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Two simple yet tricky steps to influence people

Every business wants people to do something – buy this, try this, tell people about this. There are two steps to getting people to do what you want them to do, but they can be tricky to execute.

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Getting people to do what we want them to do

Whether it’s in social media, marketing or closing a sale, we all need to get people to do stuff. And after years of being confounded, way before I started my current two businesses, I figured out that like most people, I was making things too complicated.

There is one, and only one, way to get people to do things for you. Every other way there is obeys this underlying strategy. I invite you to think about every single time you’ve ever needed to get someone to do something after reading this, and I challenge you to find some other method.

You can use this method for getting people to share your content.

You can use it to get people at your site to subscribe to your newsletter.

When you follow up with them, you can use it to get them to buy.

One way, two steps, many challenges

There’s only one way. It has two steps:

1- Be in a position to ask them to do something.
2- Ask them to do that thing.

Here’s the rub. That looks fairly easy and straightforward. And to be fair, the second part very much is. But that first part? It’s a doozy.

Because it means that before you need something, you need to be in the position to ask. Which often means getting into that position before you really need something. And that’ll mean having a sincere interest in other people, and consistently showing that connection matters to you, whether it’s a light peer dalliance or a strong, deep friendship.

It also means you have to know who the people are before you ever know them personally, where they hang out, what their needs are, and who can address them, even if it’s not you.

How to overcome the challenges

I’ll give you an example: let’s say you’re having a sale, and you want it to be in all the publications read by the people you want to reach. With poor advance planning, your only resort will be to advertise in that publication, if you have the money, and flat out beg people who run those publications to pay attention to your story.

And by beg, I mean ask nicely, make it as little work as possible (more than a press release, folks), and do your research.

You could make your job so much easier, and more successful with a little foresight. The instant you know what kind of start-up you’ll have or business you’ll start, before you ever make your first dime, start to get to know people in the same field.

Pay attention when companies that seem like they should be competitors partner up on things. Start frequenting spots where customers you want to have are spending time online. Be there. Offer to help a little.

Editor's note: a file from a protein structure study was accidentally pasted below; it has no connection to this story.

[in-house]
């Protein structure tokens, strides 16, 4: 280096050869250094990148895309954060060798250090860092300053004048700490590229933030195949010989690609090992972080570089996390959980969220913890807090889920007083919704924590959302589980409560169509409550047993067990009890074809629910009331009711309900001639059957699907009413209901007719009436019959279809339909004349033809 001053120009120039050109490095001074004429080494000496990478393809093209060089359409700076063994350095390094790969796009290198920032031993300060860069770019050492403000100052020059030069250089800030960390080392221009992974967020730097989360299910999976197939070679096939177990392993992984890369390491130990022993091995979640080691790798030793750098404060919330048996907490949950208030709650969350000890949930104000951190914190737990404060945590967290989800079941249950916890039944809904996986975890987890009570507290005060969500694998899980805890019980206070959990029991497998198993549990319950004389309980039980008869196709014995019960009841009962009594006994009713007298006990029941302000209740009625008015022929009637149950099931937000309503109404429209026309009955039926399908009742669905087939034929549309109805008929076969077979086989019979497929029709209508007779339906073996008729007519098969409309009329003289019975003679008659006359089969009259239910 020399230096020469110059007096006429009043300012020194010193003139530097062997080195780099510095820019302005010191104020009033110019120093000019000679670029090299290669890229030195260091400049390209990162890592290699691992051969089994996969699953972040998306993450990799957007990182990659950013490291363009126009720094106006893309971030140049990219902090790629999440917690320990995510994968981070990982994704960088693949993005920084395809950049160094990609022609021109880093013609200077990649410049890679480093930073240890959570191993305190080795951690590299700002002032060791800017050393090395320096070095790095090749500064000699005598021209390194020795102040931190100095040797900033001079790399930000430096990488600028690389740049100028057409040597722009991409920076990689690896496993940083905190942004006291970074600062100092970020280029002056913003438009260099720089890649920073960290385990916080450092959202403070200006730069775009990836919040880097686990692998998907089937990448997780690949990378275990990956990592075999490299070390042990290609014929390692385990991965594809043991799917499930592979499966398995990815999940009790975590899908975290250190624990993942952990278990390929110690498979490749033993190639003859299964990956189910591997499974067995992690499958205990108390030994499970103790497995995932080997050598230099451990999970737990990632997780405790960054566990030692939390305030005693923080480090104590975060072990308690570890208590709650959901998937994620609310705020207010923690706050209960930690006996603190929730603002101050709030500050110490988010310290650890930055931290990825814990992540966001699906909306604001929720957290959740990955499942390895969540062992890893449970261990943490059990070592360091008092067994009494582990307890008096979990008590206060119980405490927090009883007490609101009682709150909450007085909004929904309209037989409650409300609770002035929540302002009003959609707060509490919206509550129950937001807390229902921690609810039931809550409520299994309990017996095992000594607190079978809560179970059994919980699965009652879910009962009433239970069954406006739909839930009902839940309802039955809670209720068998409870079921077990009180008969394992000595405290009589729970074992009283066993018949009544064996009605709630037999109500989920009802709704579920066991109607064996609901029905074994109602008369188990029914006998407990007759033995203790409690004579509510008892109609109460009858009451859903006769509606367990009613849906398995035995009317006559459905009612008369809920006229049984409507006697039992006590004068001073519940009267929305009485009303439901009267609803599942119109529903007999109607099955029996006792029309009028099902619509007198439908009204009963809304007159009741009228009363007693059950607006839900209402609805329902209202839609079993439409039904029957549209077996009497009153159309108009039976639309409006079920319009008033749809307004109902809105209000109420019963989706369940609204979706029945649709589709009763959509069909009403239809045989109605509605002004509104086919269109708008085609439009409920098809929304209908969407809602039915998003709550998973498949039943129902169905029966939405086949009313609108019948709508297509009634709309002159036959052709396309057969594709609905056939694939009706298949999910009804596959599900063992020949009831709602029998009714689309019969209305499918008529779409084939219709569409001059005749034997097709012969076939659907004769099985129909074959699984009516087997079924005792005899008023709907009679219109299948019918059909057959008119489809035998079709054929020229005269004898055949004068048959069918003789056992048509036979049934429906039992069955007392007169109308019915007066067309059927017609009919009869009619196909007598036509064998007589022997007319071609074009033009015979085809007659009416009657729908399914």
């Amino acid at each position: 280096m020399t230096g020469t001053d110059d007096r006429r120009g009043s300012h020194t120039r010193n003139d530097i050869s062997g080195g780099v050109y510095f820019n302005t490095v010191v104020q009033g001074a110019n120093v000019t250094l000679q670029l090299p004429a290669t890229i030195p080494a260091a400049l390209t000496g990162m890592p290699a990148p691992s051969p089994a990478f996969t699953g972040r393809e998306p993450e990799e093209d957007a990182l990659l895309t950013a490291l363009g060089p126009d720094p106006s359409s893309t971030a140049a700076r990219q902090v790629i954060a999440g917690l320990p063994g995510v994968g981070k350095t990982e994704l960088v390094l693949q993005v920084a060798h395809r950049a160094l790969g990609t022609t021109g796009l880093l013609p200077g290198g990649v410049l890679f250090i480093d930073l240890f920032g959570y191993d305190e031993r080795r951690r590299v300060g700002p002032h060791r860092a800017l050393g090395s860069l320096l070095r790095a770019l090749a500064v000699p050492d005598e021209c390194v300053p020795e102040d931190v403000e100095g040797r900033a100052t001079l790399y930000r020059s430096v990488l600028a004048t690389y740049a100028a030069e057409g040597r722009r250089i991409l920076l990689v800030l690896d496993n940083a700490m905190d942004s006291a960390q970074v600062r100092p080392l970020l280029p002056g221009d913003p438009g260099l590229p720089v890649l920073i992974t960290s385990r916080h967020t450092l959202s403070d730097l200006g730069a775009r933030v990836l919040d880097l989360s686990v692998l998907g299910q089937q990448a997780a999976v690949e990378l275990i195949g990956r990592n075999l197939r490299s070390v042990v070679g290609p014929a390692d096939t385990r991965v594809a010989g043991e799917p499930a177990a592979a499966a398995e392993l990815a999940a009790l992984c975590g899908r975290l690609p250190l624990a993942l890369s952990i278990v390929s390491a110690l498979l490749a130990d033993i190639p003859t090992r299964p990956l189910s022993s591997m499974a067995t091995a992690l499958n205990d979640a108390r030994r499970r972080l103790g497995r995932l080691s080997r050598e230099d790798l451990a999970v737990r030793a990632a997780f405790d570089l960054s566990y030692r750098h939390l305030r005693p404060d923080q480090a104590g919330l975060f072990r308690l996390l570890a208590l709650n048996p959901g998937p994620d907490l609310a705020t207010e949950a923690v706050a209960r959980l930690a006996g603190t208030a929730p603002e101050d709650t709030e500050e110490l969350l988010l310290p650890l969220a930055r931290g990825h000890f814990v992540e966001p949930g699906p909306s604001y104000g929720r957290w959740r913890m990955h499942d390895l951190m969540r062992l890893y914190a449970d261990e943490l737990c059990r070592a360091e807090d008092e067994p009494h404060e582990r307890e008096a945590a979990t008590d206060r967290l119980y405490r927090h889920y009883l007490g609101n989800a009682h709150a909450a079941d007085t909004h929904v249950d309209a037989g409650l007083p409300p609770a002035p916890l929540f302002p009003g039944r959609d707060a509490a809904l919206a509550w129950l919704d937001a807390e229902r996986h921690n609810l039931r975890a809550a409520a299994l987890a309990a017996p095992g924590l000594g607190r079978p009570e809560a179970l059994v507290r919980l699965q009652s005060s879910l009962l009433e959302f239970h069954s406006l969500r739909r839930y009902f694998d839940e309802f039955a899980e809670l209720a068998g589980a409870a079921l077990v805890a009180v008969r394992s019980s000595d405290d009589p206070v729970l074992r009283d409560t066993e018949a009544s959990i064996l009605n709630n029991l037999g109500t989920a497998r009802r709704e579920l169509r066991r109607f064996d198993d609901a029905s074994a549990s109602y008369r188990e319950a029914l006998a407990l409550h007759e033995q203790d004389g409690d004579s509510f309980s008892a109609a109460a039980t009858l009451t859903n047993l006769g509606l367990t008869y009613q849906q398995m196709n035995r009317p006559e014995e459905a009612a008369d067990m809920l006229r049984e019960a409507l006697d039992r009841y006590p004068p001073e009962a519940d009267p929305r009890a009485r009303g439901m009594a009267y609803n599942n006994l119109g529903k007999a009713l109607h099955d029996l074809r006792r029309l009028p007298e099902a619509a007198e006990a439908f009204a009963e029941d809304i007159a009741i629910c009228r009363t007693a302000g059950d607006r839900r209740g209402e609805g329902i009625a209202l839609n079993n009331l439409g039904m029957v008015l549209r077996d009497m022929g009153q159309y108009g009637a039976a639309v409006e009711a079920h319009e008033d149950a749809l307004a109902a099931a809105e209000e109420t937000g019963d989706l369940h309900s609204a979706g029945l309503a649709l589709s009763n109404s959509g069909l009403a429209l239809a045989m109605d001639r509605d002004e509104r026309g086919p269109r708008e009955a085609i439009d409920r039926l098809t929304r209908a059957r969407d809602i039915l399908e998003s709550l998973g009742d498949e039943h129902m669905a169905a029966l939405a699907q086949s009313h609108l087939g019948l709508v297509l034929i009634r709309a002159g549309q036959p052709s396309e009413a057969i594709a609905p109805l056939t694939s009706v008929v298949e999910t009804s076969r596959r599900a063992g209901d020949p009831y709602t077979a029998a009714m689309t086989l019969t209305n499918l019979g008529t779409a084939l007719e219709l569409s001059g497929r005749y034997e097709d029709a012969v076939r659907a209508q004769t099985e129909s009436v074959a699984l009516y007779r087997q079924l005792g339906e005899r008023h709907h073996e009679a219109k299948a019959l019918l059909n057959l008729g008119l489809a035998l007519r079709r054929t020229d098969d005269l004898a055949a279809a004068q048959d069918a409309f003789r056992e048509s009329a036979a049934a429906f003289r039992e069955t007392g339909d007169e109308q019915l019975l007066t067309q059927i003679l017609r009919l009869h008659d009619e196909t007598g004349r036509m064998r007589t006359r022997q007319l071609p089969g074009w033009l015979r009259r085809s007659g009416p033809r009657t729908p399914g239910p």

You don’t have to give away your services for free to start gaining a minor kinship with the people you want to serve through your business.

A deeper connection, a more meaningful identity

Already have a business but haven’t started this process? Start right now. Get to know your audience as deeply as you can. Because people care about other people, not some company with stuff to sell them.

You want to be “that lady who helped me ________, so I didn’t have to _______.” You don’t want to be “the owner of SomeCrap LLC”.

This may seem like time poorly invested at first. Not everyone you cater to is the person you’ll get something back from – and it will seem like a labor of love, and nothing more.

Until that day you want to fund that Kickstarter project with a $50,000 goal. And people you didn’t even know were paying attention to you will say “that’s that guy who ________. That’s guy’s awesome. I trust him with my money, and bet those T-shirts will be SWEET. Here’s my money.”

Reaching that goal legitimately

And they’ll tell their friends. And you’ll reach your goal. Because you won’t have to come to them with the energy of “I know I just met you but do this because I’m desperate. Take a gamble that I’m good for it.”

You’ll be able to run the vibe of “you know me. You signed up to my list. I don’t bother you too often or send you a bunch of spam. I know what you’re interested in because I share those interests. I think we can help each other.”

I want to give that guy my money and I’m not even gonna wait for him to ask me.

Non-evil manipulation

Because that’s the other great thing about being a position to ask. Some people will give to you before you ask. It’s almost like manipulation without the evil part.

(Yes, manipulation is a form of asking. Asking by twisting emotions or making it seem like the other person has no choice? Still counts You’re just being a jerk about it.)

No matter where you are in this process of getting people to do stuff for you when the time is right, get in the habit now, of doing for other people what they want done for them. It’ll eventually be your turn, and the payoff, for whatever reason, is in proportion to your level of sincerity.

Tinu Abayomi-Paul is the CEO of Leveraged Promotion and a member of Network Solutions Social web Advisory Board. Her website promotion company specializes in reputation management, and engineering demand generation system for businesses, integrating search, expertise marketing and social media.